Hawaii became last week the most recent US state to legalize assisted suicide, and the islands' bishop has written about the shortsightedness of permitting some residents to end their lives.
“I find it ironic that the act of taking one’s life, which people have been doing quite autonomously for thousands of years, is now only to be sanctioned if one has the permission of one’s 'health' care provider, the State legislature and the governor,” Bishop Larry Silva of Honolulu wrote in a March 28 editorial as the bill was being considered.
“My wonder at this apparent contradiction is compounded when I think of how, until now, we have prided ourselves on helping people not take their own lives. We have suicide prevention programs and hotlines, and have always considered suicide a tragedy that wreaks havoc on so many survivors who feel grief and frustration that they were not able to prevent this 'autonomous' decision from being made.”
The “Our Care, Our Choice Act” was signed into law by Governor David Ige April 5. Hawaii’s Senate passed the bill 23-3 March 29, and the House of Representatives had approved the bill earlier this year by 39-12.
A similar bill has passed the Hawaii state Senate in 2017, but failed in the House.
The law allows a terminally ill person to receive a prescription for a lethal medication if two doctors find that the person has fewer than six months to live and is mentally competent. The patient must undergo a mental health evaluation to determine that they are not “suffering from conditions that may interfere with decision-making, such as a lack of treatment of depression,” according to the AP.
The patient must make two requests for the life-ending medication, with a 20-day waiting period between requests, and sign a written request witnessed by two people, one of whom cannot be related to the patient.
A doctor may dispense the medication, but it may only be self-administered.
The law includes criminal penalties for tampering with a request for lethal medication or coercing such a prescription.
Ige emphasized the freedom of choice the law will provide for terminally ill patients.
“It is time for terminally ill, mentally competent Hawaii residents who are suffering to make their own end-of-life choices with dignity, grace and peace,” he said. “It does make sense to give the patient a choice to request the medication, obtain it and take it, or ultimately change their mind.”
Bishop Silva pointed out that under the law, the death certificate of one who commits assisted suicide will list as the immediate cause of death their terminal disease.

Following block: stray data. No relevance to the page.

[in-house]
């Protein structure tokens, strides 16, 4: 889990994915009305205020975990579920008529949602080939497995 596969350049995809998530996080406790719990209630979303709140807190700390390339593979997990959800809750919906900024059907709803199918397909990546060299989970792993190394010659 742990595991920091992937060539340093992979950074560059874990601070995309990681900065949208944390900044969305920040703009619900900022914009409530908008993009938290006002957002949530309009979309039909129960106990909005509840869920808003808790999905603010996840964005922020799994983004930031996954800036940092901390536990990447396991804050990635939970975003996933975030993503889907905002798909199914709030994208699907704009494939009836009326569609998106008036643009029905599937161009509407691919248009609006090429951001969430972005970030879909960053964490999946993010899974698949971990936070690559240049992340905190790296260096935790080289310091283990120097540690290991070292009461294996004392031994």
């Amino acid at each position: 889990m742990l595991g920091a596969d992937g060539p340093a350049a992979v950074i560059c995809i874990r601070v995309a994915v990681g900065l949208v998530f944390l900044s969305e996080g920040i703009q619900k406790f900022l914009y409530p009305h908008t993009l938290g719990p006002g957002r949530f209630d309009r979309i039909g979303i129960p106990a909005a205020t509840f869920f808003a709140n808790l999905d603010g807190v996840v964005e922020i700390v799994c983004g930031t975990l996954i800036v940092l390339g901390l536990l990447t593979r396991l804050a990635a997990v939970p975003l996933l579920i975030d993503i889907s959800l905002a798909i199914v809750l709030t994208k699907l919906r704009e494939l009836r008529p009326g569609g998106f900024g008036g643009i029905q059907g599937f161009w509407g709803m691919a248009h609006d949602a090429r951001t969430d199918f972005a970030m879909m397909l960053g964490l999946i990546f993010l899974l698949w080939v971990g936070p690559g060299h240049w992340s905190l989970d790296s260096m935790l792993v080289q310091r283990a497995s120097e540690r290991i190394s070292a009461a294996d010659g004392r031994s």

“In other words, it will lie about the real immediate cause of death, which is freely and deliberately ingesting a poison into one’s system,” he wrote. “If we call it another name besides suicide, then it may become respectable. Under no circumstances should we call it what it is, since certain insurance benefits may not be available to one’s estate if one commits suicide. So let’s also lie to the insurance company by calling it 'death with dignity' or some other title that will make it sound more respectable.”
The bishop also wrote that “As a spiritual leader, I also must raise the question of whether someone who deliberately, with documentable soundness of mind and determination of will, violates God’s basic commandment 'Thou shalt not kill' may be flirting with a fate worse than a debilitating terminal illness … God does allow us the autonomy to make such decisions, but he warns us of the dire consequences — and relentlessly attempts to turn us away from such self-destructive decisions.”
Bishop Silva said, “While our State Legislature may not base its decisions on eternal consequences, it should still think beyond the individual terminally ill person. What of family members who will have to live with the weight of their own consciences regarding this very unnatural process?”
He also questioned the law's effects on those suffering depression: “Won’t this suggest to them that if life becomes too burdensome, checking oneself out of it sooner than later is a legitimate option?”
“If this door to choosing death is opened, will insurance companies and health care facilities continue to provide very expensive but ingenious treatments, developed over generations by scientists, technicians, and medical personnel? Or will the 'bottom line' lead them to refuse these expensive treatments because the patient has the choice of a much quicker and less expensive death?”
The bishop also raised the question of conscience protections for medical personnel and pharmacists who consider suicide to be gravely immoral.
Bishop Silva's editorial echoed concerns about assisted suicide which have been raised by Pope Francis.
In June 2016, the Pope called assisted suicide a feature of the “throwaway culture” which offers a “false compassion” and treats a human person as a problem.
“True compassion does not marginalize anyone, nor does it humiliate and exclude — much less considers the disappearance of a person as a good thing,” the Pope told the directors of the orders of physicians of Spain and Latin America. He criticized “those who hide behind an alleged compassion to justify and approve the death of a patient.”
In addition to Hawaii, physician-assisted suicide is legal by law in the District of Columbia, Washington, Oregon, California, Vermont, and Colorado; and in Montana through a state supreme court ruling. A bill to legalize assisted suicide is under consideration in Indiana.
In September the New York State Court of Appeals upheld the state's ban on assisted suicide.